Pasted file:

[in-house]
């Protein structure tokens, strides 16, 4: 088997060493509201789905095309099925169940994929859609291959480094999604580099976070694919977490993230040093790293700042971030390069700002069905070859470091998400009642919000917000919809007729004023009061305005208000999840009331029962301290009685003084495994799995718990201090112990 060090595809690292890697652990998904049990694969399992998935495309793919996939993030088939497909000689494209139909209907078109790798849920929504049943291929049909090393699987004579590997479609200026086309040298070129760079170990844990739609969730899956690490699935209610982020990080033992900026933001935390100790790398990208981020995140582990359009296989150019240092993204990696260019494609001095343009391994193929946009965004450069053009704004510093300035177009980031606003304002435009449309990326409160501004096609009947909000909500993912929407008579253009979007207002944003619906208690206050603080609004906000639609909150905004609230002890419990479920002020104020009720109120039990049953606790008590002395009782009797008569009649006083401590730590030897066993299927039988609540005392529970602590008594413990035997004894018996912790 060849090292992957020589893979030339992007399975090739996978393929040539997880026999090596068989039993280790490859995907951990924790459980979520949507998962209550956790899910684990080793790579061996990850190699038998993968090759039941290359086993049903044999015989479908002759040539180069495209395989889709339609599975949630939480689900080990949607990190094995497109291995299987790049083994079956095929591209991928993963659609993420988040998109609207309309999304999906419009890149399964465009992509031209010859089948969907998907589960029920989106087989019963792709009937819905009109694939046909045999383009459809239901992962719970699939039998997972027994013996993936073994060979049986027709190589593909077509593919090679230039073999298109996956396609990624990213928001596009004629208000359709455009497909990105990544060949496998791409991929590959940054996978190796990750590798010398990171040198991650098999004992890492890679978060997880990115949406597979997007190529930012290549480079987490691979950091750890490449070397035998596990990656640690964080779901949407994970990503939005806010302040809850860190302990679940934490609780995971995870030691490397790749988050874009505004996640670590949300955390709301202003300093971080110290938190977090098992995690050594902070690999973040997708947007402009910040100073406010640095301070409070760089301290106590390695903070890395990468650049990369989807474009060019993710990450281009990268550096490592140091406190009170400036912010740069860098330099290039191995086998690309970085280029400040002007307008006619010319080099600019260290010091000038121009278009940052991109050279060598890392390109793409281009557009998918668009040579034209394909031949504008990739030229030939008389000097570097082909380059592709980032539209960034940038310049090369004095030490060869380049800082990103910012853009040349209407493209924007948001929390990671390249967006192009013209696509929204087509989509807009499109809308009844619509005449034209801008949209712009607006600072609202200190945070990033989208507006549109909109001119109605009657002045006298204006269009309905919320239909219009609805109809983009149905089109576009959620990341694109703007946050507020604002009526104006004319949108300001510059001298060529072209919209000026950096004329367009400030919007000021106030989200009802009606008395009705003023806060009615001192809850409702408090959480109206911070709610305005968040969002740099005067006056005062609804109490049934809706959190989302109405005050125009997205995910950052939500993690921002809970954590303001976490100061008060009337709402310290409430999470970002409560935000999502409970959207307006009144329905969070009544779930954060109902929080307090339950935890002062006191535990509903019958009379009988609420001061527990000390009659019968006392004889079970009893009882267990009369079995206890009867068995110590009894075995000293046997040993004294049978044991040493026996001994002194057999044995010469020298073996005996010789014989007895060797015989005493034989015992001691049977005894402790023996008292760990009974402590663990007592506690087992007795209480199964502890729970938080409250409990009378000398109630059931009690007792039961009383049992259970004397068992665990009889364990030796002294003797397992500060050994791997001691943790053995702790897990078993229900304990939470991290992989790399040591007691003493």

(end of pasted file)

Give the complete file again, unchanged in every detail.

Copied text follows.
[in-house]
């Protein structure tokens, strides 16, 4: 088997060493509201789905095309099925169940994929859609291959480094999604580099976070694919977490993230040093790293700042971030390069700002069905070859470091998400009642919000917000919809007729004023009061305005208000999840009331029962301290009685003084495994799995718990201090112990 060090595809690292890697652990998904049990694969399992998935495309793919996939993030088939497909000689494209139909209907078109790798849920929504049943291929049909090393699987004579590997479609200026086309040298070129760079170990844990739609969730899956690490699935209610982020990080033992900026933001935390100790790398990208981020995140582990359009296989150019240092993204990696260019494609001095343009391994193929946009965004450069053009704004510093300035177009980031606003304002435009449309990326409160501004096609009947909000909500993912929407008579253009979007207002944003619906208690206050603080609004906000639609909150905004609230002890419990479920002020104020009720109120039990049953606790008590002395009782009797008569009649006083401590730590030897066993299927039988609540005392529970602590008594413990035997004894018996912790 060849090292992957020589893979030339992007399975090739996978393929040539997880026999090596068989039993280790490859995907951990924790459980979520949507998962209550956790899910684990080793790579061996990850190699038998993968090759039941290359086993049903044999015989479908002759040539180069495209395989889709339609599975949630939480689900080990949607990190094995497109291995299987790049083994079956095929591209991928993963659609993420988040998109609207309309999304999906419009890149399964465009992509031209010859089948969907998907589960029920989106087989019963792709009937819905009109694939046909045999383009459809239901992962719970699939039998997972027994013996993936073994060979049986027709190589593909077509593919090679230039073999298109996956396609990624990213928001596009004629208000359709455009497909990105990544060949496998791409991929590959940054996978190796990750590798010398990171040198991650098999004992890492890679978060997880990115949406597979997007190529930012290549480079987490691979950091750890490449070397035998596990990656640690964080779901949407994970990503939005806010302040809850860190302990679940934490609780995971995870030691490397790749988050874009505004996640670590949300955390709301202003300093971080110290938190977090098992995690050594902070690999973040997708947007402009910040100073406010640095301070409070760089301290106590390695903070890395990468650049990369989807474009060019993710990450281009990268550096490592140091406190009170400036912010740069860098330099290039191995086998690309970085280029400040002007307008006619010319080099600019260290010091000038121009278009940052991109050279060598890392390109793409281009557009998918668009040579034209394909031949504008990739030229030939008389000097570097082909380059592709980032539209960034940038310049090369004095030490060869380049800082990103910012853009040349209407493209924007948001929390990671390249967006192009013209696509929204087509989509807009499109809308009844619509005449034209801008949209712009607006600072609202200190945070990033989208507006549109909109001119109605009657002045006298204006269009309905919320239909219009609805109809983009149905089109576009959620990341694109703007946050507020604002009526104006004319949108300001510059001298060529072209919209000026950096004329367009400030919007000021106030989200009802009606008395009705003023806060009615001192809850409702408090959480109206911070709610305005968040969002740099005067006056005062609804109490049934809706959190989302109405005050125009997205995910950052939500993690921002809970954590303001976490100061008060009337709402310290409430999470970002409560935000999502409970959207307006009144329905969070009544779930954060109902929080307090339950935890002062006191535990509903019958009379009988609420001061527990000390009659019968006392004889079970009893009882267990009369079995206890009867068995110590009894075995000293046997040993004294049978044991040493026996001994002194057999044995010469020298073996005996010789014989007895060797015989005493034989015992001691049977005894402790023996008292760990009974402590663990007592506690087992007795209480199964502890729970938080409250409990009378000398109630059931009690007792039961009383049992259970004397068992665990009889364990030796002294003797397992500060050994791997001691943790053995702790897990078993229900304990939470991290992989790399040591007691003493």